Canadian Pizza Magazine

Friends of farming face the future

By The Vancouver Province   

News

Nov. 27, 2008, Vancouver–Farmers and farming advocates doffed straw hats
and donned thinking caps yesterday at a Metro Vancouver forum on the future of
the region's farmland.



If the direction of the discussion was any indication, the way forward may lie
in a change of headgear.
Neptune Food Service executive chef Brandon Owen said that traditional
farmers have trouble tapping into the huge demand for locally-grown products,
but they must do so.

"The public wants to go to a restaurant and know that what they're
eating comes from B.C. It's a matter of
connecting that consumer to the producer."

Neptune hopes to make it
easier for farmers to get their products to those
who are looking for them with a co-op program set to start in the
spring.Owen said that many farmers don't have the knowledge or money to
meet
federal requirements on verifying sources so they can market their
foods to
chefs at top restaurants and hotels.The Delta-based food-distribution
company hopes to do that for them by
creating a facility where approved farmers can bring produce in their
"Ziploc bags and banana boxes" to have it repackaged and labelled for
use in the food-service industry.

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"But we don't want [the farmers] to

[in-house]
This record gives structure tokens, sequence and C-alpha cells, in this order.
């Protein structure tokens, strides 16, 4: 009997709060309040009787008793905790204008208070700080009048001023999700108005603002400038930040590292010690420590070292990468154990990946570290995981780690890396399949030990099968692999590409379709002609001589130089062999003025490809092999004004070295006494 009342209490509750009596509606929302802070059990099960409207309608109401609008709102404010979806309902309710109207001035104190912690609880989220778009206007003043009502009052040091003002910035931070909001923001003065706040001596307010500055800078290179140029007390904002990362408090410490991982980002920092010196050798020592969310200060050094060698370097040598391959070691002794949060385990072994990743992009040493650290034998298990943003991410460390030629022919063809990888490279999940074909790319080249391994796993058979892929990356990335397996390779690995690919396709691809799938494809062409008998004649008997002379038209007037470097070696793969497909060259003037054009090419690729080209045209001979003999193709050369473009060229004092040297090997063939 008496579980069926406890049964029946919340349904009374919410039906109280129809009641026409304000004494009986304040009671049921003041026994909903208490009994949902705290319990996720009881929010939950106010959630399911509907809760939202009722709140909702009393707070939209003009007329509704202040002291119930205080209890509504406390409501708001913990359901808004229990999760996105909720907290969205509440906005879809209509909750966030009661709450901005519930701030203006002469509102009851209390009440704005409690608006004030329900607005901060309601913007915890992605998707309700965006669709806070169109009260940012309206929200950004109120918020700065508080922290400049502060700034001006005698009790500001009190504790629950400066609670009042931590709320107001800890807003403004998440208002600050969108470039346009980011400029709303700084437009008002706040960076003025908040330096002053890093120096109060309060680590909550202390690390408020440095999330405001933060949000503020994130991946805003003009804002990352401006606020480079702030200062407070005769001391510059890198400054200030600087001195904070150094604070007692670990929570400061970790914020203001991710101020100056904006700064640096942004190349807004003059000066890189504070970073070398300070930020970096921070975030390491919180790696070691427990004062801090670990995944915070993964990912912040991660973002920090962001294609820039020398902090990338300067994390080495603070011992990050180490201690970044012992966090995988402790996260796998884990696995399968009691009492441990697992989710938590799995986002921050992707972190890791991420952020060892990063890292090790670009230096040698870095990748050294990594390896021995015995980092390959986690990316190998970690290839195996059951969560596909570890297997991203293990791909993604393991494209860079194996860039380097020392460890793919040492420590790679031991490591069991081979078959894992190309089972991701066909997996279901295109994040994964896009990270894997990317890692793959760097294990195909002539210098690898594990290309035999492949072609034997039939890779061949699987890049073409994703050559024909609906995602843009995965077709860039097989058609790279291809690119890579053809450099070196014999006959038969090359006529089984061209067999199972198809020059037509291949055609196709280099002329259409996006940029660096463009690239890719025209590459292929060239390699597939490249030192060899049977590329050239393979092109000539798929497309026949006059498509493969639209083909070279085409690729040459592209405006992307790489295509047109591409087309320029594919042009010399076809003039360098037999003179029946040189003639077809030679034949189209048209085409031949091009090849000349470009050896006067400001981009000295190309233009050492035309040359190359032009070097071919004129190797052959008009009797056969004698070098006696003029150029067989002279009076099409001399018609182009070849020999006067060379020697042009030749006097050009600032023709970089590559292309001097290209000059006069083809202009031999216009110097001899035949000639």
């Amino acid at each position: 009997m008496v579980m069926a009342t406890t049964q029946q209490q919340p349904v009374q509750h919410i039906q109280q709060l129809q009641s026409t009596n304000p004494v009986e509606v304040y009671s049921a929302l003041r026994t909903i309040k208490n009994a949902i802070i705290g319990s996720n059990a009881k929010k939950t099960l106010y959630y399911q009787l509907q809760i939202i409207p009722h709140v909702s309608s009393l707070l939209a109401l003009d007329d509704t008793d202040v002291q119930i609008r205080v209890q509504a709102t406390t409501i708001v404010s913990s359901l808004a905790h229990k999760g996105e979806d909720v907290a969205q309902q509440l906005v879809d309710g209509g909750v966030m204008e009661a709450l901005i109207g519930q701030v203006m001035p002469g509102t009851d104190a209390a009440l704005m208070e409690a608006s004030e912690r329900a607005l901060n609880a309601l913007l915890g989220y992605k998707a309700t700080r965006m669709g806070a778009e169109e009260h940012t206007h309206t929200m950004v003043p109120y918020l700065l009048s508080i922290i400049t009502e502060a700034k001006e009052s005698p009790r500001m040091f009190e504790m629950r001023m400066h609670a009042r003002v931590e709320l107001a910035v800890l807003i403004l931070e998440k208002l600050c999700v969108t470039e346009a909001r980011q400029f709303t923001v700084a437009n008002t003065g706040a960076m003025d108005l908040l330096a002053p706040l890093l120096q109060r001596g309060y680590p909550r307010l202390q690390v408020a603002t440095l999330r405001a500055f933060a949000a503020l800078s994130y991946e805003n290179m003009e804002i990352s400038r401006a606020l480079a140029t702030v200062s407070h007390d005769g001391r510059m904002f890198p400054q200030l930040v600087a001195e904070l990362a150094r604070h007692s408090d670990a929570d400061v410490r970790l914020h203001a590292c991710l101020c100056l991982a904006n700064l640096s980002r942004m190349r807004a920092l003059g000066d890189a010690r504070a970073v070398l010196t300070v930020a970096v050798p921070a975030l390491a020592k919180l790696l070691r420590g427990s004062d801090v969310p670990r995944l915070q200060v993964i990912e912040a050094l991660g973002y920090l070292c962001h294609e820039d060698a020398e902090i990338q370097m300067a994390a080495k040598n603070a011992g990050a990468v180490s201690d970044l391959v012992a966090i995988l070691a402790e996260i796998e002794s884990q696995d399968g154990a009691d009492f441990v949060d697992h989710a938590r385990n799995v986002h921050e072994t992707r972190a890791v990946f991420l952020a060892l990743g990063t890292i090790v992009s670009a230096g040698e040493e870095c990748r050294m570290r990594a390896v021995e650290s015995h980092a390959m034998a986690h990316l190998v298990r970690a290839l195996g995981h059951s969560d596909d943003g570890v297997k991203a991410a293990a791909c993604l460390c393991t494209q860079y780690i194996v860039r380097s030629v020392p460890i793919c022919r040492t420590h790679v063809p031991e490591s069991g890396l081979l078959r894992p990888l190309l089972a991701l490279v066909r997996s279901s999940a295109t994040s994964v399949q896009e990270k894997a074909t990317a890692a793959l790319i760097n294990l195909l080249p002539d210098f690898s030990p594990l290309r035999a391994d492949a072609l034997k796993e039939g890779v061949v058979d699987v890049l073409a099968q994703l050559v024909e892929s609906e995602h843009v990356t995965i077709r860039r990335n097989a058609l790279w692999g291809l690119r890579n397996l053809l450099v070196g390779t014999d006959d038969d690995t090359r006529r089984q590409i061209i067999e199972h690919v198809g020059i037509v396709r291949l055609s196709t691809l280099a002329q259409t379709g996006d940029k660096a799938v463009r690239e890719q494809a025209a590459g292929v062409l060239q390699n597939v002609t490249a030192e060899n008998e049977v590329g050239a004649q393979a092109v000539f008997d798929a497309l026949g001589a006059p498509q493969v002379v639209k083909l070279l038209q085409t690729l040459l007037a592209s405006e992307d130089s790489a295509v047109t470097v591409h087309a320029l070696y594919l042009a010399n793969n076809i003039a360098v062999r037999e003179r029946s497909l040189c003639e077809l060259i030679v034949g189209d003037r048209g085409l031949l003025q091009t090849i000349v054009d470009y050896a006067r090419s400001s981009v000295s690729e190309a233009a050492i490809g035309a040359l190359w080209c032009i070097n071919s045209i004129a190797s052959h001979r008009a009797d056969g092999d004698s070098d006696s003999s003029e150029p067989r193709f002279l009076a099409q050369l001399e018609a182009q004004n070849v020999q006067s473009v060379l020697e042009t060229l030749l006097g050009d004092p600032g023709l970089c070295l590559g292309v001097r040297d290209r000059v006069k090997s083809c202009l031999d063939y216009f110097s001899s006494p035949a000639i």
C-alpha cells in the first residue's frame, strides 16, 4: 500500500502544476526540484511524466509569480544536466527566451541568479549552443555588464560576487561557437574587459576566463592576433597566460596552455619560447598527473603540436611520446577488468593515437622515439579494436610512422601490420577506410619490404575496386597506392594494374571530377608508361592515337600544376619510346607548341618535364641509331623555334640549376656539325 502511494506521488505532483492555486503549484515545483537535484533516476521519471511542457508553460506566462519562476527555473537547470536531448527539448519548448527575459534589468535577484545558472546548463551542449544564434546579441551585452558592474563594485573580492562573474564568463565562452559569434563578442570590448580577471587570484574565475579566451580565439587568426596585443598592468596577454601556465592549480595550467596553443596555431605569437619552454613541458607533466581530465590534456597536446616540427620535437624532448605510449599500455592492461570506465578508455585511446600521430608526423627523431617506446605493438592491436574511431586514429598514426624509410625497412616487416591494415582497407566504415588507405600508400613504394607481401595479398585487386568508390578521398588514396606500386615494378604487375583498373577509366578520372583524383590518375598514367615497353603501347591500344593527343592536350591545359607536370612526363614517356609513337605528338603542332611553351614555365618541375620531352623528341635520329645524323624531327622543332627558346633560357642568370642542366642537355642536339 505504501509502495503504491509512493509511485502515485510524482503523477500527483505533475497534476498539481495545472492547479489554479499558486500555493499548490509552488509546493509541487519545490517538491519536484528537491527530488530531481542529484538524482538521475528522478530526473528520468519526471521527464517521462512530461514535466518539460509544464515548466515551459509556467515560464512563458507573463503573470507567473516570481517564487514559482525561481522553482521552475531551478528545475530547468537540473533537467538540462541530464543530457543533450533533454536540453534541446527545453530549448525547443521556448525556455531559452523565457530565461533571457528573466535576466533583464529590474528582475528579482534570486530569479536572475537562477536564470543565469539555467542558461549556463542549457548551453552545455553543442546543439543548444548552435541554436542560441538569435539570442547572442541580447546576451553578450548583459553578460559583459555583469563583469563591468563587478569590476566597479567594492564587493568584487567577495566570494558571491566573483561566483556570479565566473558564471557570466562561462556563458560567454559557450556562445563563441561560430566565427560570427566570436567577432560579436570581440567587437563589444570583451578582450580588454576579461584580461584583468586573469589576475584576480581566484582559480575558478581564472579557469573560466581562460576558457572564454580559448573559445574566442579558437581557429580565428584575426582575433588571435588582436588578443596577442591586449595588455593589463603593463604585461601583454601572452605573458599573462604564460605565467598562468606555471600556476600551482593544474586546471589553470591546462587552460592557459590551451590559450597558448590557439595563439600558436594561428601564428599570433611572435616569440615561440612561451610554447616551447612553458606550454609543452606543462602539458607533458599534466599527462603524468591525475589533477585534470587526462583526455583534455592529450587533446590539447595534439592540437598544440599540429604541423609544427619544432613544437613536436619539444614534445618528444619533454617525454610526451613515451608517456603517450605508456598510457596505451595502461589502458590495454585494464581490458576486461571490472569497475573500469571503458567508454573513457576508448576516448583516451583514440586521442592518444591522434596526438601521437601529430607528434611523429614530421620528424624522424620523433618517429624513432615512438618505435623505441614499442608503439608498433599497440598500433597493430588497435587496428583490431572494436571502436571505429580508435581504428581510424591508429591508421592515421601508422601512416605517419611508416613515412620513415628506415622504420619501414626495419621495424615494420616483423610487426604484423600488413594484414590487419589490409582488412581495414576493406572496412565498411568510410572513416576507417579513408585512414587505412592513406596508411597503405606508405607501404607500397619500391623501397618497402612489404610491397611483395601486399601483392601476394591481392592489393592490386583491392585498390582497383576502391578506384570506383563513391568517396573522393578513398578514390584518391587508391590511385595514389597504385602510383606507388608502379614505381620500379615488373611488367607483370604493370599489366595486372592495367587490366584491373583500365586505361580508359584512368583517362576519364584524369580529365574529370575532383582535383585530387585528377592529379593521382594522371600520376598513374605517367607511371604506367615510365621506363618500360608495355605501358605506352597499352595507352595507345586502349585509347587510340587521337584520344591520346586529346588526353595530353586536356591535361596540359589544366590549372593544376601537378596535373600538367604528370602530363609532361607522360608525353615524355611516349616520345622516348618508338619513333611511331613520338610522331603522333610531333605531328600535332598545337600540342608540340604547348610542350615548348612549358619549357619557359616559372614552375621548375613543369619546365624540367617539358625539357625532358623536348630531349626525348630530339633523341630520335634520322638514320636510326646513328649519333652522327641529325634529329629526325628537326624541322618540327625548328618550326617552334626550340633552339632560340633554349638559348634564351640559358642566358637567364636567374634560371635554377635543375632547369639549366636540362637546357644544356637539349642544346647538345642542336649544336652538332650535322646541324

lose their identity, so we'll have
special labels that tell the chef that this came from a farm in
Richmond, for
example," he said.

Chefs can then use that knowledge to market their
dishes to the consumer.Many people at yesterday's forum agreed
education was an integral part of
preserving the region's farmland. Ideas raised by participants and
audience
members included taxing large grocery chains for buying out-of-country
products
when locally-grown products are available, and "telling the story" of
products and producers in schools, in the media and even in grocery
stores.

Many people are now "three or four generations removed from the
farm," said B.C. Agriculture Council chairman Garnet Etsell.

Where our
food comes from needs to be "demystified," agreed
agrologist and economist Wendy Holm, using Canadian cheese as an
example.After asking the audience where they expected the ingredients
in Canadian
cheese to have come from, Holm said the milk-protein concentrates used
in
cheese and ice-cream production are sometimes "imported globally."

Holm
hopes to see that changed.But education and savvy marketing plans
aside, executive director of the
non-profit group FarmFolk/CityFolk Heather Pritchard seemed to sum up
the
thoughts of the forum participants best:"We have to stop taking land
out of the Agricultural Land Reserve —
period," she said.

Her statement was greeted with much applause.


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